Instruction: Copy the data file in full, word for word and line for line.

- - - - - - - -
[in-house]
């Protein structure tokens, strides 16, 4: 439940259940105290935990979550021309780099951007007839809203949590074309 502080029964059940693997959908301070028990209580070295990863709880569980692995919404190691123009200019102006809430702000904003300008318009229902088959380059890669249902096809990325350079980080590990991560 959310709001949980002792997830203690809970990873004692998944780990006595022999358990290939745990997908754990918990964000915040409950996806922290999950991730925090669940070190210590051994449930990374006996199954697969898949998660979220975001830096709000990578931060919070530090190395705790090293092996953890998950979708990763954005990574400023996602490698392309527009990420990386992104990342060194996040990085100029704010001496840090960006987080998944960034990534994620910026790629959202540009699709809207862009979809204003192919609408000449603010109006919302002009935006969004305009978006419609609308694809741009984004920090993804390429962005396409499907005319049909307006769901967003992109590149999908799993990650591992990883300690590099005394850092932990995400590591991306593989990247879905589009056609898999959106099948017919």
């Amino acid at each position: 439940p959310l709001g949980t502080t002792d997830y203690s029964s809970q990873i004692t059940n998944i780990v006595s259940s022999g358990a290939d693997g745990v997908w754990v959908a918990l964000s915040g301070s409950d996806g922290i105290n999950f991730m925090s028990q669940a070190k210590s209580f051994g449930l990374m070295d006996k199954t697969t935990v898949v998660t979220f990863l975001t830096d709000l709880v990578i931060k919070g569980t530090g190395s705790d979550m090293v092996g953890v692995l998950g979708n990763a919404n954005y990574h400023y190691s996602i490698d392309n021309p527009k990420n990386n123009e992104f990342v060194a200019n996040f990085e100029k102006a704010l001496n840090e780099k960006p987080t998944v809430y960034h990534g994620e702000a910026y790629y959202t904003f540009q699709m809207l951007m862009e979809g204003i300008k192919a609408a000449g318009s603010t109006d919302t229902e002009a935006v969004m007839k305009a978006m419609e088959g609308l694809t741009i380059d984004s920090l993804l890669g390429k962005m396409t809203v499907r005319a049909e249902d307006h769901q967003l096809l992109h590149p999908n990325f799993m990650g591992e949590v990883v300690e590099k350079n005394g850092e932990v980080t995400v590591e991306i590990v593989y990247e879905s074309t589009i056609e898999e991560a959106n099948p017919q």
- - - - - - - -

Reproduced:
[in-house]
């Protein structure tokens, strides 16, 4: 439940259940105290935990979550021309780099951007007839809203949590074309 502080029964059940693997959908301070028990209580070295990863709880569980692995919404190691123009200019102006809430702000904003300008318009229902088959380059890669249902096809990325350079980080590990991560 959310709001949980002792997830203690809970990873004692998944780990006595022999358990290939745990997908754990918990964000915040409950996806922290999950991730925090669940070190210590051994449930990374006996199954697969898949998660979220975001830096709000990578931060919070530090190395705790090293092996953890998950979708990763954005990574400023996602490698392309527009990420990386992104990342060194996040990085100029704010001496840090960006987080998944960034990534994620910026790629959202540009699709809207862009979809204003192919609408000449603010109006919302002009935006969004305009978006419609609308694809741009984004920090993804390429962005396409499907005319049909307006769901967003992109590149999908799993990650591992990883300690590099005394850092932990995400590591991306593989990247879905589009056609898999959106099948017919």
């Amino acid at each position: 439940p959310l709001g949980t502080t002792d997830y203690s029964s809970q990873i004692t059940n998944i780990v006595s259940s022999g358990a290939d693997g745990v997908w754990v959908a918990l964000s915040g301070s409950d996806g922290i105290n999950f991730m925090s028990q669940a070190k210590s209580f051994g449930l990374m070295d006996k199954t697969t935990v898949v998660t979220f990863l975001t830096d709000l709880v990578i931060k919070g569980t530090g190395s705790d979550m090293v092996g953890v692995l998950g979708n990763a919404n954005y990574h400023y190691s996602i490698d392309n021309p527009k990420n990386n123009e992104f990342v060194a200019n996040f990085e100029k102006a704010l001496n840090e780099k960006p987080t998944v809430y960034h990534g994620e702000a910026y790629y959202t904003f540009q699709m809207l951007m862009e979809g204003i300008k192919a609408a000449g318009s603010t109006d919302t229902e002009a935006v969004m007839k305009a978006m419609e088959g609308l694809t741009i380059d984004s920090l993804l890669g390429k962005m396409t809203v499907r005319a049909e249902d307006h769901q967003l096809l992109h590149p999908n990325f799993m990650g591992e949590v990883v300690e590099k350079n005394g850092e932990v980080t995400v590591e991306i590990v593989y990247e879905s074309t589009i056609e898999e991560a959106n099948p017919q």